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Imbedding Messages within Messages Disclosure Number: IPCOM000114567D
Original Publication Date: 1995-Jan-01
Included in the Prior Art Database: 2005-Mar-29
Document File: 4 page(s) / 115K

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Related People

Igel, SM: AUTHOR [+2]


A method for constructing one complete and specific message by chaining smaller messages together is disclosed.

This text was extracted from an ASCII text file.
This is the abbreviated version, containing approximately 49% of the total text.

Imbedding Messages within Messages

      A method for constructing one complete and specific message by
chaining smaller messages together is disclosed.

      Today messages are defined to represent all possible events.
For example: if one event has 10 possible causes and each cause has
10 possible recovery actions, 100 messages would need to be defined
to represent the possible combinations.

      By modifying the use of the last variable, which is used to
represent a variable length field, defined for each message complete
messages can be constructed from smaller pieces and be made to fit
specific circumstances.  With this capability, a second system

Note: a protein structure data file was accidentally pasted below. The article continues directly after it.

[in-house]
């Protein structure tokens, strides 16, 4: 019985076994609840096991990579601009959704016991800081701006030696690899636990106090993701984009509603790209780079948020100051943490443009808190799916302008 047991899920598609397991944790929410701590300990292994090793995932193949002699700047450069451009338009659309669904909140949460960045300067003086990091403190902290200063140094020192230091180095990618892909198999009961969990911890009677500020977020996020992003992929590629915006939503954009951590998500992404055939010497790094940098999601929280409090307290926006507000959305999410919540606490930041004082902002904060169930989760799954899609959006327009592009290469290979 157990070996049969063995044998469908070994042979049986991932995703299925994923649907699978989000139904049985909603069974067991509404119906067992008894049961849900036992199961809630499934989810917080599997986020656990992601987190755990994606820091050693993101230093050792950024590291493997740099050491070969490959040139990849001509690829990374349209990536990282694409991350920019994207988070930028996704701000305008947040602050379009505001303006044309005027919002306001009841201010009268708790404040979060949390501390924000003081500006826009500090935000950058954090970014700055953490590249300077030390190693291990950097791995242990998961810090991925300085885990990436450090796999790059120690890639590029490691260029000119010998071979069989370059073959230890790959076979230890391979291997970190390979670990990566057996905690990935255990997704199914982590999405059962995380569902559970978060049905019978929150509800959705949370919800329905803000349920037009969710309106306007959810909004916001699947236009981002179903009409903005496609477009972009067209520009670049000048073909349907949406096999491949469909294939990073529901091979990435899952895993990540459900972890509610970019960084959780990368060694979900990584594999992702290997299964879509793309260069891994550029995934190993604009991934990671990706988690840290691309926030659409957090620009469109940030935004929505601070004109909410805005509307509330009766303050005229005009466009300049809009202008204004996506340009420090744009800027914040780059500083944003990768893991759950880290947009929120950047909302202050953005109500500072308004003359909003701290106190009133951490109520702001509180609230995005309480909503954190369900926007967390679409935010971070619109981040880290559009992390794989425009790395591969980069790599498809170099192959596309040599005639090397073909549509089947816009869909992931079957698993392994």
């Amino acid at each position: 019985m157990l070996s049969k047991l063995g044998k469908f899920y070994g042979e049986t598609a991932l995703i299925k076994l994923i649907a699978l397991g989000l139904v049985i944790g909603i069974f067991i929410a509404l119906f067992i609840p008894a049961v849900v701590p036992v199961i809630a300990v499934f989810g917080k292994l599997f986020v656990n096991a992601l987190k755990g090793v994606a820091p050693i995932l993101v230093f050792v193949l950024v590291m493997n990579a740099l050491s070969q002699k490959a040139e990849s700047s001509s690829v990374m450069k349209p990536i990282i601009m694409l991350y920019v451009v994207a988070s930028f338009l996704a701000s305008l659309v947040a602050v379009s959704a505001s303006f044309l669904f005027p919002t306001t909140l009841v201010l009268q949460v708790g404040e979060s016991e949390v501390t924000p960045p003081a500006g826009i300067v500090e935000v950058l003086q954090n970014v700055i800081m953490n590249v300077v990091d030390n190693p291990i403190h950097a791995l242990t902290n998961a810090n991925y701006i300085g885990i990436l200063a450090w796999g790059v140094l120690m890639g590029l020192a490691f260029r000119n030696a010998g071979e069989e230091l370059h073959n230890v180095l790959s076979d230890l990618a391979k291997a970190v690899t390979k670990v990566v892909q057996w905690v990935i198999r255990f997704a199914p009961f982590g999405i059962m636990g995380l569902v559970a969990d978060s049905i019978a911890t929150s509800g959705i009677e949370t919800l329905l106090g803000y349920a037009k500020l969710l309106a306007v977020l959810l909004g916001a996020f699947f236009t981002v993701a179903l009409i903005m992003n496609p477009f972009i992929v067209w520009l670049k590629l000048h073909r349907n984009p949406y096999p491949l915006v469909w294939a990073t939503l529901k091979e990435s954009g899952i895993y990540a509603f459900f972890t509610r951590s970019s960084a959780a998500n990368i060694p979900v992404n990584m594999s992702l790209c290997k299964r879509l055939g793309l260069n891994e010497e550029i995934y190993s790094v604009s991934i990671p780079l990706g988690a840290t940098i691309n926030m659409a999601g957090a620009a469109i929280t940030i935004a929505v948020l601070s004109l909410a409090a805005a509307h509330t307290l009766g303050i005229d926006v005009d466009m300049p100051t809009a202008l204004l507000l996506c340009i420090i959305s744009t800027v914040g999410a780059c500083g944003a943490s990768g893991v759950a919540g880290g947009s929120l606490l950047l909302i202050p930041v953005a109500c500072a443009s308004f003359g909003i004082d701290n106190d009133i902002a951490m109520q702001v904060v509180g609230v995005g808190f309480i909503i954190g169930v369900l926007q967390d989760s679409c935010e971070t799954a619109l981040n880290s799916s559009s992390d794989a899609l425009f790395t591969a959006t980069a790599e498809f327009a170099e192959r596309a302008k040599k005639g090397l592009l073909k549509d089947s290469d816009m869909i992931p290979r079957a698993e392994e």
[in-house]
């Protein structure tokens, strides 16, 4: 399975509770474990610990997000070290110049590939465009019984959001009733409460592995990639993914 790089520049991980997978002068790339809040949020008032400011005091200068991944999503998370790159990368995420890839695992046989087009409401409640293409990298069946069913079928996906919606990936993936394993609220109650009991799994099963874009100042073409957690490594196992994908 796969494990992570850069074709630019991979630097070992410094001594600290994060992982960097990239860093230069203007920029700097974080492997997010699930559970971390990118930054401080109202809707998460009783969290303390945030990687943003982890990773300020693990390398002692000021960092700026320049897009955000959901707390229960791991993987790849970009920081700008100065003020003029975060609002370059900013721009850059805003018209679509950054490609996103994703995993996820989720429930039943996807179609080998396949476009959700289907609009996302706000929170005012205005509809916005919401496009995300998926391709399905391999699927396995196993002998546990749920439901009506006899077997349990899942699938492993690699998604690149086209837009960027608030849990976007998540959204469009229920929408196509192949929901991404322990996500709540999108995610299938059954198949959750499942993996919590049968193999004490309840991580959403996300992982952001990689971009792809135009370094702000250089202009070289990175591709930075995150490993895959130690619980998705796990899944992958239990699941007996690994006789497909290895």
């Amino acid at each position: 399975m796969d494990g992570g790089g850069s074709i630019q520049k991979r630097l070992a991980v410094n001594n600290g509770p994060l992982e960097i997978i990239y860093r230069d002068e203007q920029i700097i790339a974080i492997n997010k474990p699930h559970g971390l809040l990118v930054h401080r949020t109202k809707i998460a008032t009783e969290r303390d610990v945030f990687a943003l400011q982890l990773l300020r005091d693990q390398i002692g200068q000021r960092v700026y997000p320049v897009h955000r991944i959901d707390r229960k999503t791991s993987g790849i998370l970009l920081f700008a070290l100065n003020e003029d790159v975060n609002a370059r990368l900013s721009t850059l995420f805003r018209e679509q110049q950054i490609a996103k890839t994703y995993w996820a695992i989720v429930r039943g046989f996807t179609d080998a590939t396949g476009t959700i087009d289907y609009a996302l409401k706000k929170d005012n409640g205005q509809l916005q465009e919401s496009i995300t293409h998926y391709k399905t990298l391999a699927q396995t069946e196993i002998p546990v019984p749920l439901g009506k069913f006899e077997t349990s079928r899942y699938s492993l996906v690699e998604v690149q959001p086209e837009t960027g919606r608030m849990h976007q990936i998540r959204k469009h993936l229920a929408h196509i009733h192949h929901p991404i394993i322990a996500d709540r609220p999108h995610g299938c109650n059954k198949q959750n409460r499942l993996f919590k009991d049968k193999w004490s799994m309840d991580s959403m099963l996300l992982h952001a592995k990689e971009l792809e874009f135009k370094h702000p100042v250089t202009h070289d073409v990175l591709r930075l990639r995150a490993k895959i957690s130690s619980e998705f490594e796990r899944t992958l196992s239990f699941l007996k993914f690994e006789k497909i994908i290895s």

message can be retrieved and formatted into character format.  The
raw character data can then be appended to the variable data of the
first system message.  To the AS/400* operating system, the merged
message is just a system message with new variable data.  This
process can be continued indefinitely, allowing many messages to be
imbedded within each other.

      This implementation does not preclude the use of other message
storing schemes.  Each message can still be compressed, and broken
into smaller tokens which represent common phrases or words.  The
current use of replacement text within the message test will continue
for each message.  The additional feature is the existing replacement
text can now point to another complete message.

Conceptually this can be represented as shown in the Figure.

      This allows the system to display a message which is specific
to the current events, without requiring the complete message to be
built ahead of time.

A service message will be used to demonstrate the advantages.
  MsgId ONE
  Message . . . . :  Line &23 failed.
  Cause   . . . . :  The following may have caused the problem:
                      -The input output adapter &26
                      -The Licensed Internal code
  Recovery  . . . :  Vary off the line and then vary on the line
                      using reset(*yes).  If the problem continues
                      press F14 to work with the problem.

      Without using the enhanced message handling scheme, even though
the Message part of MsgId ONE did not need to change, a complete new
message had to be created to represent different Causes and another
message defined when different Recoveries were needed.  By the time
the message was ready to be displayed, some of the potential causes
may have been eliminated and would no longer need to be displayed.
To accurately display the information a message needed to be defined
for every possible combination of Message, Cause, and Recovery text.

      By using message concatenation, MsgId ONE can be broke into 3
or more parts.  Replacing one part with a different message id will
not require a message which contains the other parts.  The code which